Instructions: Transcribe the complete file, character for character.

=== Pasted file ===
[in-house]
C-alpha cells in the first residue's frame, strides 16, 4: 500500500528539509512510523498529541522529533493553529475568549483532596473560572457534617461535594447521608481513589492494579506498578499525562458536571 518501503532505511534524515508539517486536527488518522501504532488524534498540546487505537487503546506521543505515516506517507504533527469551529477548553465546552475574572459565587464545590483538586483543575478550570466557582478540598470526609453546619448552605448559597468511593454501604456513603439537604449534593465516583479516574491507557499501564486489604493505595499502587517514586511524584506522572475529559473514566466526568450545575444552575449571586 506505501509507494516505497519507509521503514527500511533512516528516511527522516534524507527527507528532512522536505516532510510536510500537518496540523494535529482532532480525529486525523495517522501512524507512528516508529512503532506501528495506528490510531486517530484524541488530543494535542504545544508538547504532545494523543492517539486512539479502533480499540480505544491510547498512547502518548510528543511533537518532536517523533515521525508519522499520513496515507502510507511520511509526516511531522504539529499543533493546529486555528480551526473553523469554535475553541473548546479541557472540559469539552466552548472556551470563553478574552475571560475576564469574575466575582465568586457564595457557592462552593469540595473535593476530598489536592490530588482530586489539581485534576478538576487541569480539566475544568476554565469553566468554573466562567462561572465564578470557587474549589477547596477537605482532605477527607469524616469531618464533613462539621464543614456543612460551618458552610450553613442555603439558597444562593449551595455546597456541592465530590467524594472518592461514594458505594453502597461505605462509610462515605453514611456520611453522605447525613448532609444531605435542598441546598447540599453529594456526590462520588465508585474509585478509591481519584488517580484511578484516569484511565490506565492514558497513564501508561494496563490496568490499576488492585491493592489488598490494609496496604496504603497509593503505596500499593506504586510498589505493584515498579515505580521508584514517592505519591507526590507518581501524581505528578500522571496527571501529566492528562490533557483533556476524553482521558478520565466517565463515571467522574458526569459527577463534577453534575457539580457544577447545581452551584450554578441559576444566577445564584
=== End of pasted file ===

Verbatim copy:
[in-house]
C-alpha cells in the first residue's frame, strides 16, 4: 500500500528539509512510523498529541522529533493553529475568549483532596473560572457534617461535594447521608481513589492494579506498578499525562458536571 518501503532505511534524515508539517486536527488518522501504532488524534498540546487505537487503546506521543505515516506517507504533527469551529477548553465546552475574572459565587464545590483538586483543575478550570466557582478540598470526609453546619448552605448559597468511593454501604456513603439537604449534593465516583479516574491507557499501564486489604493505595499502587517514586511524584506522572475529559473514566466526568450545575444552575449571586 506505501509507494516505497519507509521503514527500511533512516528516511527522516534524507527527507528532512522536505516532510510536510500537518496540523494535529482532532480525529486525523495517522501512524507512528516508529512503532506501528495506528490510531486517530484524541488530543494535542504545544508538547504532545494523543492517539486512539479502533480499540480505544491510547498512547502518548510528543511533537518532536517523533515521525508519522499520513496515507502510507511520511509526516511531522504539529499543533493546529486555528480551526473553523469554535475553541473548546479541557472540559469539552466552548472556551470563553478574552475571560475576564469574575466575582465568586457564595457557592462552593469540595473535593476530598489536592490530588482530586489539581485534576478538576487541569480539566475544568476554565469553566468554573466562567462561572465564578470557587474549589477547596477537605482532605477527607469524616469531618464533613462539621464543614456543612460551618458552610450553613442555603439558597444562593449551595455546597456541592465530590467524594472518592461514594458505594453502597461505605462509610462515605453514611456520611453522605447525613448532609444531605435542598441546598447540599453529594456526590462520588465508585474509585478509591481519584488517580484511578484516569484511565490506565492514558497513564501508561494496563490496568490499576488492585491493592489488598490494609496496604496504603497509593503505596500499593506504586510498589505493584515498579515505580521508584514517592505519591507526590507518581501524581505528578500522571496527571501529566492528562490533557483533556476524553482521558478520565466517565463515571467522574458526569459527577463534577453534575457539580457544577447545581452551584450554578441559576444566577445564584